How do I log history or "secure" bash against history removal?

This is a question which has no answer applicable to bash. You are here because you asked or wanted to know how to find out what a user had executed when they unset or /dev/nulled their shell history. There are several problems with this.

The first issue is:

This innocuous looking command does what you would presume it to: it kills the current shell off. However, the .bash_history is ONLY written to when bash is allowed to exit cleanly. As such, sending SIGKILL to bash will prevent logging to .bash_history

Users may also set variables that disable shell history, or simply make their .bash_history a symlink to /dev/null. All of these will defeat any attempt to spy on them through their .bash_history file.

The second issue is permissions. The bash shell is executed as a user. This means that the user can read or write all content produced by or handled by the shell. Any location you would try to log to, MUST be writeable to by the user, and not a privileged user. This is because the shell specifically tries to ensure the user does not exceed its privileges. Imagine a regular user writing a root read/write only history. This is creative license for exploiting and gaining escalated privileges on the server, and thus an extremely bad idea.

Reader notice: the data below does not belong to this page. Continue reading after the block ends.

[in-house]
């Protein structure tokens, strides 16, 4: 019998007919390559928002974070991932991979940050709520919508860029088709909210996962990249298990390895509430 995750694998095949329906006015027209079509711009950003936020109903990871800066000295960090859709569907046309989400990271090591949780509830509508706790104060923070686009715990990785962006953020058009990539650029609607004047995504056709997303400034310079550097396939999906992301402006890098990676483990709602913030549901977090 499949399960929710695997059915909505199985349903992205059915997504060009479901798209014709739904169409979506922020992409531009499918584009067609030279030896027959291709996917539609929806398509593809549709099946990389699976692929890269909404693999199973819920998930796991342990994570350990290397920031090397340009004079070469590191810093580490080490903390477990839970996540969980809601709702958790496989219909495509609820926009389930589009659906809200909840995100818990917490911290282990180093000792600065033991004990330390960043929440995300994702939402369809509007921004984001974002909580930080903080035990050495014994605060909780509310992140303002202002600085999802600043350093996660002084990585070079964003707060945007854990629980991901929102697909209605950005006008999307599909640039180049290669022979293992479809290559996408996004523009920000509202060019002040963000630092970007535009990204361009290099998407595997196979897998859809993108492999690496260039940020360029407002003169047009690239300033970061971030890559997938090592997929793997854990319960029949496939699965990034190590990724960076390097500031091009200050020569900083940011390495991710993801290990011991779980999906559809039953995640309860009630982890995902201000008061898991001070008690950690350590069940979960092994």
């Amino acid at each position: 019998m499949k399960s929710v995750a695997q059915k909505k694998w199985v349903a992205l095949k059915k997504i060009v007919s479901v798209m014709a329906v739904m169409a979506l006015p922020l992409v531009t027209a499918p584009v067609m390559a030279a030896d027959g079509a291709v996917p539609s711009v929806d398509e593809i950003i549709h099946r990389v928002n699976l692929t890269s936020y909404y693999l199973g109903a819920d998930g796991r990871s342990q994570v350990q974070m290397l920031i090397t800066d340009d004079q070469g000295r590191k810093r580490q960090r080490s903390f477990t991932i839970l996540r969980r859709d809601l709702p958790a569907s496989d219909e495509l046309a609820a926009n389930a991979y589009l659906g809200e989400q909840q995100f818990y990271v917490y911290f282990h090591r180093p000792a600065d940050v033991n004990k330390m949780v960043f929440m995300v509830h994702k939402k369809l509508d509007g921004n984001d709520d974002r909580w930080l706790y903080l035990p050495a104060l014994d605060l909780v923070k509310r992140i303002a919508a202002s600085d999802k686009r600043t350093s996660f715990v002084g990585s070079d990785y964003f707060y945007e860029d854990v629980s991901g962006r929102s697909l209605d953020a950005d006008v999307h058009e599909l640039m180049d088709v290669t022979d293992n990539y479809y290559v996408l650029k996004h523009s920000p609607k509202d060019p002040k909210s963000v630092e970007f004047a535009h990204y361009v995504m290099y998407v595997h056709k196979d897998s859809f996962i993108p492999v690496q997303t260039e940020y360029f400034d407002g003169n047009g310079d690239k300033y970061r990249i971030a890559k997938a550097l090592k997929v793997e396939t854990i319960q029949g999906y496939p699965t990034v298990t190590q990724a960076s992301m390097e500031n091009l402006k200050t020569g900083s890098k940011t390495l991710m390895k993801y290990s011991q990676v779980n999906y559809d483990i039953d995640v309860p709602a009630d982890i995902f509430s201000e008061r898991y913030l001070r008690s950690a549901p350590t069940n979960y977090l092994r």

The third issue is location. Assume that you pursue a chroot jail for your bash users. This is a fantastic idea, and a good step towards securing your server. However, placing your users in a chroot jail conversely affects the ability to log the users' actions. Once jailed, your user can only write to content within its specific jail. This makes finding user writeable extraneous logs a simple matter, and enables the attacker to find your hidden logs much easier than would otherwise be the case.

Where does this leave you? Unfortunately, nowhere good, and definitely not what you wanted to know. If you want to record all of the commands issues to BASH by a user, your best bet is to modify BASH so that it actually records them, in real time, as they are executed -- not when the user logs off. This is still not reliable, though, because end users may simply upload their own shell and run that instead of your hacked BASH. Or they may use one of the other shells already on your system, instead of your hacked BASH. But, for those who absolutely must have some form of patch available, you can use the patch located at (patch submitted by _sho_ -- use at your own risk. The results of a code-review with improvements are here: -- Heiner).

For a more serious approach to this problem, consider BSD process accounting (kernel-based) instead of focusing on shells.